I can remember when I was charged with assault. I got fourteen days' jail over it and a fine. They brought a magistrate down from Shepparton to hear my case. I was told over the Christmas period I think I was due to come up before the courts in February that the Cabinet had met and I was going to get fourteen days. My reply to that was, 'I haven't even been to court!' The information I got was true I did get my fourteen days! I wouldn't have done it any different. Actually, I think when you look back on that issue, it was the real foundation of the conservation struggle. After that there were issues that developed in Sydney. The Carlton Association were very well respected in the community for what they had done. I've got no regrets whatsoever for what I've done. There were other people who went to jail. There was Mick Lewis. He was found guilty of destroying some steel reinforcing up on the job. I think Mick got seven days.
The unions always had a social conscience. I've tried to get the union away from the narrow economic issues, to involve it in people's actions. My view of the Carlton Association was that the issues they were taking up were correct issues, and I felt that they needed some support. The union has been known to support those types of commit tees in the past.
That's probably one of the reasons why we're so disliked by governments. I can remember, over the question of Royal Parade, we finally got a letter from the Premier, Mr Hamer, whom we wrote to, to say that those boulevards ought to be protected. He wrote back and said that he agreed, and that his Government would make sure that those boulevards remained as they were. So there are many other issues that we've involved ourselves in.
It was a team effort, and only teams win premierships. Dedication, discipline I think that it was a team effort. The union got its encouragement from the Carlton Association, the people of Carlton. They, in turn, got encouragement from the union. So it was a team effort.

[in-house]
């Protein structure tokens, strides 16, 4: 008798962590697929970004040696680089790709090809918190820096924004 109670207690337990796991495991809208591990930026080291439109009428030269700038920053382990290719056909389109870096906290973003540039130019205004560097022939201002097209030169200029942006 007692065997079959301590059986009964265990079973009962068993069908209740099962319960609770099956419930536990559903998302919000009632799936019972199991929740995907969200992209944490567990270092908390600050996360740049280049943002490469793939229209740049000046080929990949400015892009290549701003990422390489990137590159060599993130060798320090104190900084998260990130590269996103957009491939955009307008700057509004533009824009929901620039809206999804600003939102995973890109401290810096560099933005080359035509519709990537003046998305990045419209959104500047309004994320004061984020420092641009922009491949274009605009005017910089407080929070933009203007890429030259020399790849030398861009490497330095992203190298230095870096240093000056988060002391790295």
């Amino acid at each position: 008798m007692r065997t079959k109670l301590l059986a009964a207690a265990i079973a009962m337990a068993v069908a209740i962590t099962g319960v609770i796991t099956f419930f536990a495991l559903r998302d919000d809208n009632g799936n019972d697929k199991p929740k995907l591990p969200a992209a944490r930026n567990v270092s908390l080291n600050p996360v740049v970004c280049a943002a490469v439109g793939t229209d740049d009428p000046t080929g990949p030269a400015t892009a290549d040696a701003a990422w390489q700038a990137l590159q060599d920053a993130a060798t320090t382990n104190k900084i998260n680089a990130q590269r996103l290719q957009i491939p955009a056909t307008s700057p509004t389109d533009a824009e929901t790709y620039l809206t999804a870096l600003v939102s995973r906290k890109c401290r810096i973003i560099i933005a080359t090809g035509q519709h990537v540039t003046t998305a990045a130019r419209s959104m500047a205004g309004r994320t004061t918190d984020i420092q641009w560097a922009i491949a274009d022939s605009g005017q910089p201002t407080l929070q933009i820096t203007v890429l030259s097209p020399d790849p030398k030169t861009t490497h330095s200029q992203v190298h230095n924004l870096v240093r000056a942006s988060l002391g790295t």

Our union had a long history of concern for the environment. The Sydney union in the early seventies raised the question of the name 'green ban'. We were a bit old fashioned. We still call them 'black bans'. For instance, we were involved in the conservation issues as far back as 1940 when they were going to build a small goods' factory opposite the Royal Melbourne Hospital. We put a black ban on it, said that it would destroy the environment of that area. It would have had an effect on the patients of the Royal Melbourne Hospital. We put bans on plenty of other places long before the Jack Mundys of this world came on the scene, but I think his word of 'green bans' helped to lift it. The other thing that we were different in is that we used to take these issues to the members. That was one of the weaknesses in the Sydney situation that it was all done on top. As I said though, we were putting 'green bans' on, in the name of black bans 'round about the 1940s.
I also often go up past the old railway land and have a look at it. I must say it's a very nice park. It's an exceptionally good little area there, which has been preserved for the people of Carlton It was the real basis for the conservation struggle As I said, I'm just happy to have been given the op portunity to play a part in it.